An important distinction in the area of inflection is between contextual and inherent inflection. Inherent inflection adds morphosyntactic properties with an independent semantic value. Contextual inflection, on the other hand, is rather dependent on the syntactic context, but it does not directly add information. Verbal inflection as a result of agreement between finite verb and subject is a core example of contextual inflection. Also the prenominal inflection of the adjective is a typical instance, which has no semantic effect whatsoever. More or less the same could be claimed of the ending in nominal ellipsis: the addition is fully dependent on the syntactic context, hence, also this instance of inflectional is contextual. The same could be said of the suffix -s in the partitive construction.

The situation is different where the degree suffixes of the comparative and the superlative are concerned: they add a specific semantic value to the basic adjective, and this addition has no direct syntactic restrictions or effects. Degree suffixes are clear examples of inherent inflection. The suffixes that function as emphatic markers are a little less straightforward in this respect. It is clear that they bear a specific semantic value, but on the other hand, they are also subject to some syntactic restrictions. The most important is that the two suffixes, -e and -en, are only allowed in attributive position.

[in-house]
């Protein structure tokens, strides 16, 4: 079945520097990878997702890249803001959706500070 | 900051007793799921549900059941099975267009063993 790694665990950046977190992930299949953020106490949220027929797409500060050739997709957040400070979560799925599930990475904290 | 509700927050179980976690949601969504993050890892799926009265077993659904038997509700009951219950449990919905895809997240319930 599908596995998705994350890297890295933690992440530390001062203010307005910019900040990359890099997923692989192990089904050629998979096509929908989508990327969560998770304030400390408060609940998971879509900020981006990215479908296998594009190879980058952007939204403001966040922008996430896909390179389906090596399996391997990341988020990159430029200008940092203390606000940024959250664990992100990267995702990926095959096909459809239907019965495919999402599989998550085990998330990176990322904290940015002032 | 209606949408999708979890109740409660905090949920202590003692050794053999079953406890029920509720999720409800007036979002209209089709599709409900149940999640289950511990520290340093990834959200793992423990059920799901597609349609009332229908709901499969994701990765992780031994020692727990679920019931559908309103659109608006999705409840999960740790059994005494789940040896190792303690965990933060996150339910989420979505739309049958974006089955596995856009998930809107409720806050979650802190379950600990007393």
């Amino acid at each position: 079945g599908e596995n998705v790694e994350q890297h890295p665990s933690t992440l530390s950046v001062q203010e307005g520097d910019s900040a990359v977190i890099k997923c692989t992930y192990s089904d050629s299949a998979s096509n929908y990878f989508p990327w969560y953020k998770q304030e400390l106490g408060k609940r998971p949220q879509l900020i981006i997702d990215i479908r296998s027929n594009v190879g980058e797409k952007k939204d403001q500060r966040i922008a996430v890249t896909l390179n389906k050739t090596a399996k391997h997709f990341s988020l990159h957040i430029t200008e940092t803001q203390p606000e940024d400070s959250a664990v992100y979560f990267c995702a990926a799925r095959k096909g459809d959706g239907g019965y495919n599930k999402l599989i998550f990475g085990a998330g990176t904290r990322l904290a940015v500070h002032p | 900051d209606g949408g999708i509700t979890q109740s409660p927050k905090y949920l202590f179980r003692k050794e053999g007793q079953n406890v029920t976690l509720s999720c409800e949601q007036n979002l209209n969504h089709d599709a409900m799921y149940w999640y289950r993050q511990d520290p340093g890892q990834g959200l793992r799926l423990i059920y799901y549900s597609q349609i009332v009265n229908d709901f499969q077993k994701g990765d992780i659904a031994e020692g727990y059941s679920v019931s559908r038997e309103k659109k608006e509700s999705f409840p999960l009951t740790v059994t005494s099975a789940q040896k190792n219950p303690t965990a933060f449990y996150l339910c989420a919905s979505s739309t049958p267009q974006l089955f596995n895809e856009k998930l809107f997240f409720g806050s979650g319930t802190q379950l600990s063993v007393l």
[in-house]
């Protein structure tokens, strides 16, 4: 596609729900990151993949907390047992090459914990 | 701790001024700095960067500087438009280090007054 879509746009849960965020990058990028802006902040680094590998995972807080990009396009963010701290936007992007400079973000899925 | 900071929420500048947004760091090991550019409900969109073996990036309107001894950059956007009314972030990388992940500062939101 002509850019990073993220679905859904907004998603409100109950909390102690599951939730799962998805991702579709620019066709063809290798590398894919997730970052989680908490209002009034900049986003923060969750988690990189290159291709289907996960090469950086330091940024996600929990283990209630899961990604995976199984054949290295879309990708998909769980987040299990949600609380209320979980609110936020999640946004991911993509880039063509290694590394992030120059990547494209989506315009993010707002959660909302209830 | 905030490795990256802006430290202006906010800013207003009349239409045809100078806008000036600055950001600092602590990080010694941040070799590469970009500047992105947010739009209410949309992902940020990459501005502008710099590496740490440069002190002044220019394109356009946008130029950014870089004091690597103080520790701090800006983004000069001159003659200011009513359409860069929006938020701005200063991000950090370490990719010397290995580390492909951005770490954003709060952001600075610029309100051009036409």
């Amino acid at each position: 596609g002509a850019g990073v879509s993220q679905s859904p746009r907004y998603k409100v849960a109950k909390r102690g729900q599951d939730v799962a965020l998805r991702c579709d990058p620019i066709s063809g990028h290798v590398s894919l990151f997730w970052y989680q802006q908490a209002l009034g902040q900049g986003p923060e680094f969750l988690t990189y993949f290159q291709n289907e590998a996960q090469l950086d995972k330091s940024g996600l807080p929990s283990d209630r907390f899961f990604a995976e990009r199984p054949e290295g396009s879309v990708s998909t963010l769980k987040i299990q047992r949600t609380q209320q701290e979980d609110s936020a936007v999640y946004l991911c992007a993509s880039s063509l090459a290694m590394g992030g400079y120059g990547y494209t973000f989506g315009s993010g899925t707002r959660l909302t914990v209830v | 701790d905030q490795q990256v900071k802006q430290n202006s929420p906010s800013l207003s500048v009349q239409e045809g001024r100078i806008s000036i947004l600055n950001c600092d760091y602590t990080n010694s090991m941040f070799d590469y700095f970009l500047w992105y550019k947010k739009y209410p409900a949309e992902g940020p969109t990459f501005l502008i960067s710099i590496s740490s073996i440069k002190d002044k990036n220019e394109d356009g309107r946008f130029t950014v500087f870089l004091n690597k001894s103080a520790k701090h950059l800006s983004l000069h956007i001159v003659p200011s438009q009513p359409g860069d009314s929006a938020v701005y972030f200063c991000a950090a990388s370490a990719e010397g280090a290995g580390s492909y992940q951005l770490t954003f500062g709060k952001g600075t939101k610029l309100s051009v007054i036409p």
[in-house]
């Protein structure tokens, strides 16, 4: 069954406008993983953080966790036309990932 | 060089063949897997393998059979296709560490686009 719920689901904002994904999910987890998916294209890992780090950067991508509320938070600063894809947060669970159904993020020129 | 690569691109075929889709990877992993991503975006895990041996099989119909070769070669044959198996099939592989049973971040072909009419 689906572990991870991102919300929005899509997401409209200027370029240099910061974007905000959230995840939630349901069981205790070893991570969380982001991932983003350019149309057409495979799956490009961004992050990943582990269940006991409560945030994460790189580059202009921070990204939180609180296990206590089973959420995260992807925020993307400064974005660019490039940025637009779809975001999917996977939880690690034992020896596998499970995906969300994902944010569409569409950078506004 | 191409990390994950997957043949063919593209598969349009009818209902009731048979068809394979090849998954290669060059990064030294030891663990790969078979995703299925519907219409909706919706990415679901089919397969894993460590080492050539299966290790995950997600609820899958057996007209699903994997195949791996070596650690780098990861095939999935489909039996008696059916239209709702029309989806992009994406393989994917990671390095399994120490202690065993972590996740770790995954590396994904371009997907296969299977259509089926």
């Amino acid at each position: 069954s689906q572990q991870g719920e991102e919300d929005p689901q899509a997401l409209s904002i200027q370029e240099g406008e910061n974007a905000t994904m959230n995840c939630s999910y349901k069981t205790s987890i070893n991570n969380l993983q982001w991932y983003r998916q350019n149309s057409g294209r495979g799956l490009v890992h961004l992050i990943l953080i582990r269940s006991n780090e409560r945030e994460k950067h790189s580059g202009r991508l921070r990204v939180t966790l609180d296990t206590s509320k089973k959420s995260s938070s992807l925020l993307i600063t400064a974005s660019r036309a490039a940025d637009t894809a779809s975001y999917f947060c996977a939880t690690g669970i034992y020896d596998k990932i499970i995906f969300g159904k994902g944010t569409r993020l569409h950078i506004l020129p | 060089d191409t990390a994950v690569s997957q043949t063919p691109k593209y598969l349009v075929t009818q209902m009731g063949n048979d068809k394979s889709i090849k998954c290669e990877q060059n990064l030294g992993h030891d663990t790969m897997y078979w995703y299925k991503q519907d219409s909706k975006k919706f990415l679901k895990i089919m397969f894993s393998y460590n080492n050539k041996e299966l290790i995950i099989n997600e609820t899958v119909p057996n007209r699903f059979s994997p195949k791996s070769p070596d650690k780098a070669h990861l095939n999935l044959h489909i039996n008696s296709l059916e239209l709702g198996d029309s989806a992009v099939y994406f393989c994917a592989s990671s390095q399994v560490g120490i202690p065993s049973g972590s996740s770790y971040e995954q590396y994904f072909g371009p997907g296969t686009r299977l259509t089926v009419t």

Inherent inflection is more similar to derivation than contextual inflection. As a rule, derivational suffixes are closer to the base form of a word than inflectional ones. In the same vein, inherent suffixes are closer than the contextual ones. We now have the following hierarchy: derivation > inherent inflection > contextual inflection. The first two stages may be illustrated by the pair readiger red-SUFF-COMP more reddish versus *readerich; the ungrammatical example has the wrong order: inherent inflection derivation. With respect to the inherent degree suffixes we may observe that these always appear before the contextual ones. For comparative -er we have: hurd-er-e (prenominal inflection), hurd-er-en(ien) (nominal ellipsis) and hurd-er-s (partitive construction). The opposite order is out: *hurd-e-er, *hurd-en(ien)-er and *hurd-s-er. The same effect may be observed with the superlative suffix: for instance, in combination with prenominal inflection the outcome is hurdste hard-SUP-INFL hardest, with fusion of the final schwa of the superlative suffix -ste and the schwa of the inflectional suffix -e. The opposite order results in ungrammatical *hurdeste.

The status of the emphatic suffixes as inherent inflection remains undecided if we apply these ordering tests, simply because emphatic forms are not involved in prenominal inflection. We can speak of in hurden slach a hard-EMP blow a hard blow, but the adjective should actually be inflected in this example before the common noun slach. That yields an ungrammatical result, however: *in hurdene slach. We may assume that the same restriction applies to the emphatic marker -e, although this cannot be determined because of the potential merger of the emphatic suffix and the phonologically identical prenominal one.

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On the distinction between inherent and contextual inflection, see for instance Booij (1996) and Booij (2002:19-20). Dyk (2011) argues that the special endings of nominal ellipsis are an instance of contextual inflection.

  • Booij, Geert1996Inherent versus contextual inflection and the split morphology hypothesisBooij, Geert & Marle, Jaap van (eds.)Yearbook of Morphology 1995Dordrecht / BostonKluwer1-16
  • Booij, Geert2002The morphology of DutchOxfordOxford University Press
  • Dyk, Siebren2011The morphology of Frisian nominal ellipsis